Now, I did my major research project for that same seminar on Ze’ev Vladimitr Jabotinsky… The good doctor was quick to ask about his alleged “Fascist connections.”
Too much of this hypocrisy and duplicity goes on to this very day in places where there should be no toleration for it at all–in the classrooms of universities. And students who dare to protest do so at risk of the very careers.
And that is why my book had to be written. Not that there are no others like it…but that there are definitely far too few daring to tread where this book does.
A great man once summed up the Arab-Israeli conflict as appetite versus starvation. He’s the very same guy I wrote about above…
Indeed, the scope of Jabotinsky’s analogy goes far beyond what he thought at the time, back in 1937. For, that same Arab mindset which allows no room whatsoever for justice for Jews (one half of whom in Israel who were refugees from the so-called “Arab”/Muslim World) also denies justice to scores of millions of other non-Arab peoples in the region as well. Arabs simply call the whole area, “purely Arab patrimony”–subjugating and forcibly Arabizing all, and frequently slaughtering those who might disagree…millions over the centuries, and continuing as this book was being written. It is no accident that major Kurdish and Amazigh (“Berber”) publishers are among those who wrote the Foreword and jacket comments for my book.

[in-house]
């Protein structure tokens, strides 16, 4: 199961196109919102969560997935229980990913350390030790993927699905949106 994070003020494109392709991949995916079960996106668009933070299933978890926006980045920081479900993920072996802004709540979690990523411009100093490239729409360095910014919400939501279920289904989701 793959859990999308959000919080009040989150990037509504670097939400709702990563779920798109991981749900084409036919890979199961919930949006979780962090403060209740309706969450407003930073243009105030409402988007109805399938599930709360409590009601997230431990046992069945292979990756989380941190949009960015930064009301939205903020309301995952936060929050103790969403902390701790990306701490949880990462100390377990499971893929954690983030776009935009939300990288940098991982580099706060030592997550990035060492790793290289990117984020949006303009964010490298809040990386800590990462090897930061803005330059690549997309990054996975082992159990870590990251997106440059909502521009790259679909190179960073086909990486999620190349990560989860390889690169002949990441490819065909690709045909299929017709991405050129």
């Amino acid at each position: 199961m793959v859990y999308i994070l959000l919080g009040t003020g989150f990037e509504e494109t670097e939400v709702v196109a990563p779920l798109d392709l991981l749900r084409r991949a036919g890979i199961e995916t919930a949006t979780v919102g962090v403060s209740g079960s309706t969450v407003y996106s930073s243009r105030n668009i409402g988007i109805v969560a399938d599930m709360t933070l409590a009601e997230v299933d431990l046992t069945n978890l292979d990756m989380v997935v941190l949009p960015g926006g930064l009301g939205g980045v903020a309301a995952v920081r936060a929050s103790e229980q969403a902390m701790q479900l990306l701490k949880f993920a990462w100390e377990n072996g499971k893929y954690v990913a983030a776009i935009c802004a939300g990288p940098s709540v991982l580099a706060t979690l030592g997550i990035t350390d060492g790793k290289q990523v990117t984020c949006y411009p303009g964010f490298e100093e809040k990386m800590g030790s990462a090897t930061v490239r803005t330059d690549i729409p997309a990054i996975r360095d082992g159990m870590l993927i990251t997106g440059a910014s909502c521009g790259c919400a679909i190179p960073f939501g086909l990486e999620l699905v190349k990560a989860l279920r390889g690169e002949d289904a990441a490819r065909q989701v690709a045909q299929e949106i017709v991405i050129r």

Quest…does not attempt to be a tour de force, although I’ve spent a substantial portion of my life studying the region in both academic and professional capacities. With the Middle East constantly making the news, there are plenty of the former available.
Rather, Quest…aims to provide the basics of the conflict to those being bombarded daily with misinformation coming out of this important region, and to place such topics and issues into a much broader perspective–one too often ignored, as we’ve seen above, by those who should certainly know better.
As with all other problems between peoples, there is a case to be made for both sides in the struggle between Jews and Arabs as well. Nowadays, however, one is often hard pressed to discover this.
The main problem in the Arab-Israeli conflict has always been that one side, the Arabs, has refused to grant that there is any justice due to their adversaries at all. This has not been the case regarding how Jews have approached this problem.